Today in DIY: Building a Robot Air-Hockey Table with Spare Parts

Jose Julio’s daughter facing off at air hockey against Skynet.

Attention partnered, parented geeks: It’s time to give up on this year’s race for Global Dad Champion. The season’s been won by Canary Islander Jose Julio, a do-it-yourself robotics addict, drone developer and “IMU rockstar” who built his daughter a competitive robotic air-hockey table using an old PC, the an EYE camera from a PS3, bits of a 3D printer (which he built himself, then cannibalized), a sense of humor and good supply of googly eyes.

The Air Hockey Robot project (video here) is the latest in a long line of Julio robot-coolness, which includes a host of Arduino-based remote-control quadrocopters he’s built, flew, videotaped and posted on DIYDrones since 2009.

Julio – who said during a 2011 Q&A on DIYDrones that he works days for a publisher of geographic information systems – earned the monicker “IMU rockstar” for his contributions and the quality of the work he contributed to the open-source Arduino and Arduino IMU (ArduIMU) UAV systems. According to other developers at DIYDrones, Julio is particularly adept at writing code for in inertial measurement units (IMU), a miniature sensor that uses a series of accelerometers, gyroscopes and magnetometers to detect a UAV’s speed and orientation as well as external forces like gravity, wind or the sudden incursion of buildings to help UAV pilots fly more effectively.

Julio’s own favorite projects are a 12.5-inch, 162-gram, stable and consistently controllable multi-rotor mini-copter, and a 13-inch, 70gram “all-rotating” drone copter whose single rotor makes up most of the body of the bot.

His first grand slam in the Geek Dad competition, however, came in October 2013 with a fully 3D-printed, mobile, WiFi-controlled googly-eyed rolling breadbox called B-Robot. The ‘bot uses SegWay-like dual wheels and tils-to-move design that makes it extremely maneuverable and relatively stable; it’s controllable from a smartphone, and can detect and avoid obstacles as it zooms and dips around the maker’s Canary Islands home.

While entertaining and a good proof of concept for 3D-printed parts, B-Robot was not sufficiently impressive to maintain the adulation of Julio’s air-hockey-playing, somewhat robot-jaded daughter. “My daughter loves the Air Hockey game and I love robotics so one day an idea born in my mind… can I construct…??… Mmmmm …. it seemed very complicated and with many unresolved questions (puck detection??, robot speed??), but that is also part of the fun…,” Julio blogged about the Air Hockey Robot project.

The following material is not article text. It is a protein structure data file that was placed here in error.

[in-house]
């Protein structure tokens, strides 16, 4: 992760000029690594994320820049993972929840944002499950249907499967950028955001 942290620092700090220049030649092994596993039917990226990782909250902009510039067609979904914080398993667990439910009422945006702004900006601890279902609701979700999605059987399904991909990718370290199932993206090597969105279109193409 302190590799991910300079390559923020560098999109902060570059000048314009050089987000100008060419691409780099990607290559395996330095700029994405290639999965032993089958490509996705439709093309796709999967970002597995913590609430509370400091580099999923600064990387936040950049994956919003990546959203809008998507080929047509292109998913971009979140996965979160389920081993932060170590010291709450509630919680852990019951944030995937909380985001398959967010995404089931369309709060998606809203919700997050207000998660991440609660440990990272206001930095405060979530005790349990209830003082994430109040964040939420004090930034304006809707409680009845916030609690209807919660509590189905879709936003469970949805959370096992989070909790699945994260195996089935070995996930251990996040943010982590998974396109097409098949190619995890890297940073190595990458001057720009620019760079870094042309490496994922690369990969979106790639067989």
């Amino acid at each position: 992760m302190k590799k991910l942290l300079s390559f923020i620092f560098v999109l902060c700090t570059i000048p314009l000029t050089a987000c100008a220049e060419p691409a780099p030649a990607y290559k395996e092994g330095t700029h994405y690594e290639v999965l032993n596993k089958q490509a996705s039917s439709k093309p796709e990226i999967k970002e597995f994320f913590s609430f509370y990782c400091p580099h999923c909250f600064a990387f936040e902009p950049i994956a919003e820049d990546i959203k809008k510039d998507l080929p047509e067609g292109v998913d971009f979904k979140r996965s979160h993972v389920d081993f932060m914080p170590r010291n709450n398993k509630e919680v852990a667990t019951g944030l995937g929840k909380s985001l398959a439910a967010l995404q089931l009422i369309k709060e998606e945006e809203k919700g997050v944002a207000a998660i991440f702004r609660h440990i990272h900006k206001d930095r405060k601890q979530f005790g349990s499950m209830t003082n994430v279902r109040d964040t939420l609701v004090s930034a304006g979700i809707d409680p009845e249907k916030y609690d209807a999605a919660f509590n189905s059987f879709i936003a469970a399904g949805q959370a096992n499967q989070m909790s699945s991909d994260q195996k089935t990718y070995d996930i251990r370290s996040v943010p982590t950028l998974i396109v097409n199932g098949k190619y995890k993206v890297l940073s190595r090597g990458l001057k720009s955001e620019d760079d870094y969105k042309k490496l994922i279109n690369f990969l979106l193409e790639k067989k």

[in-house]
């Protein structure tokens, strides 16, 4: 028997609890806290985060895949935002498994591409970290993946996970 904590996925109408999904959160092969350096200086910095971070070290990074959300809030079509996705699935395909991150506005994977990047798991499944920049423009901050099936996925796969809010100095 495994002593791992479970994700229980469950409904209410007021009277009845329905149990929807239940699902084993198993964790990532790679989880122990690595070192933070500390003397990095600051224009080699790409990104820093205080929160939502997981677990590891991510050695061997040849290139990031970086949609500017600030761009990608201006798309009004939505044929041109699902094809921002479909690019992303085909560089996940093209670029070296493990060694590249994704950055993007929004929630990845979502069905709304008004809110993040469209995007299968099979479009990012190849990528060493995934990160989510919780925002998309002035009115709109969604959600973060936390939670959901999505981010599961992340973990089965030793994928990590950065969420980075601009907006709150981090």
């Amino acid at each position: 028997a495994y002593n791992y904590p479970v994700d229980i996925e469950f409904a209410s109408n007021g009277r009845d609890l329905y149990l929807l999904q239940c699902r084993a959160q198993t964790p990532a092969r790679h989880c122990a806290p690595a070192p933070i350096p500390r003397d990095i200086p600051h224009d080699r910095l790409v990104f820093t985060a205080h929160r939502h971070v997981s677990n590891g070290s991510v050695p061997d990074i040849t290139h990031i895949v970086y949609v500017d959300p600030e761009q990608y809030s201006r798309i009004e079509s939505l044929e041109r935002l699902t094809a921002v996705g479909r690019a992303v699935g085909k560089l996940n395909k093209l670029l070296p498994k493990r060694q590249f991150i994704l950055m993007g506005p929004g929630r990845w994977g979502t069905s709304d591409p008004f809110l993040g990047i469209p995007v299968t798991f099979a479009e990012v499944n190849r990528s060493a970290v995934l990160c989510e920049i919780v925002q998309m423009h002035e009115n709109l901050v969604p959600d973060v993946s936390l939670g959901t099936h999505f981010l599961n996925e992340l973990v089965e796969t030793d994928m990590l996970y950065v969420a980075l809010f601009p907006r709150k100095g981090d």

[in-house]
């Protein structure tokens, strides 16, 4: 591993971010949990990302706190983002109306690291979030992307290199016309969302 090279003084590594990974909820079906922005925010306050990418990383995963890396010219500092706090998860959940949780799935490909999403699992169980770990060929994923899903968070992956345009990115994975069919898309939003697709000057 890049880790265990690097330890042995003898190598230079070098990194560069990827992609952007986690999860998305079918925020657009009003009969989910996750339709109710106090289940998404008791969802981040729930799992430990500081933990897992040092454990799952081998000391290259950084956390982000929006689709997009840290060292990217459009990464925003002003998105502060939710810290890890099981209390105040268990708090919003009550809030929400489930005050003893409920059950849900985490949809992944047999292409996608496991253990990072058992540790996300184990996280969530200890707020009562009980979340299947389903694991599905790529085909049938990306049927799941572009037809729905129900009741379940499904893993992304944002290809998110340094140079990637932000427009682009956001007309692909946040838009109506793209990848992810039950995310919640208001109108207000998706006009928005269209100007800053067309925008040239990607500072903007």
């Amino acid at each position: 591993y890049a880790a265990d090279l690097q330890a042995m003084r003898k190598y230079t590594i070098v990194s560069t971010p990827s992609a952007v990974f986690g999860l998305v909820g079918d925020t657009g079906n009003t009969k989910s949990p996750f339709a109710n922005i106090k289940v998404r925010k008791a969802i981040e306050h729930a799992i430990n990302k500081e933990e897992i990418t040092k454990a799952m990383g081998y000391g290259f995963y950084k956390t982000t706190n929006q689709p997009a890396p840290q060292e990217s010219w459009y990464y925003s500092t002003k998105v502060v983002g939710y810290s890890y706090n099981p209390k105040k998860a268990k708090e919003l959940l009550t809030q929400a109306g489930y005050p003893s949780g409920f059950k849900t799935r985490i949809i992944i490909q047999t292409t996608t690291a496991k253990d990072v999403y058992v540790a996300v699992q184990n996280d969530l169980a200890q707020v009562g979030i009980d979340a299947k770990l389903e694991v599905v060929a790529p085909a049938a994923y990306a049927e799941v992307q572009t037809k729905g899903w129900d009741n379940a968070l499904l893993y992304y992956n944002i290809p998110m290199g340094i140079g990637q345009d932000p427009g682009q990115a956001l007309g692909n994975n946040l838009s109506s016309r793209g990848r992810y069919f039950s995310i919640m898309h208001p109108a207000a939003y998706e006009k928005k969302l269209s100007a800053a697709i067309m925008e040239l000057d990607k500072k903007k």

Julio’s material list is a recycler’s to-do list. The bearing rods and much of the robot’s structure comes from a RepRap 3D printer Julio built himself to make pieces for the B-Robot. The puck levitates using a cushion of air blown by salvaged fans of two PCs. The robot can “see” using a PS3 EYE camera rescued from a game console, along with vision software Julio developed himself. The vision system and speed of the robot’s reactions are good enough that “the robot could easily beat the child,” Julio wrote. “An adult with some experience can still [beat] the robot, but I am sure that with some more small improvements it is going to be really hard to beat.”

Julio gets extra style points for his effective use of googly eyes and eyebrows (on the human’s puck pusher), and extra gender-neutral parent points for building a really cool robotic action game for a girl. (The number of boys participating in middle- and high-school robotics competitions in the U.S. is several times the number of girls participating, according to a study published in the July 2013 Journal of Technology, Management and Applied Engineering. Despite a particularly severe geek gender gap among fledglings, the robotics industry boasts a large cohort of high-profile, highly successful former girls, including iRobot, Inc. co-founder Helen Grenier, Amy Villeneuve, president and COO of giant industrial robot-maker KIVA Systems, and leading social/personal-robotics researcher and designer Cynthia Breazeal of MIT Media Lab. Most got involved in robotics early; there is no indication how many were childhood fans of air hockey.)

Julio gets robotics-geek-DIY-community points for his careful documentation of the build process and the materials list, and illustrated step-by-step instructions that could allow less robo-intellectually agile prospective dad-champion contenders to build their own (almost-functioning) robot air hockey tables as well. (Plans are available for download here. You have to arrange for your own offspring for whom to build it.)

Prospective competitors should remember, however, that the 2014 season has ended and Julio has won, unless they come up with something similarly wicked at least two months from now (“year” and “season” in offspring-judged competitions being dependent on the extremely short attention spans of… hey, look, a robot squirrel!).

 

Image: Jose Julio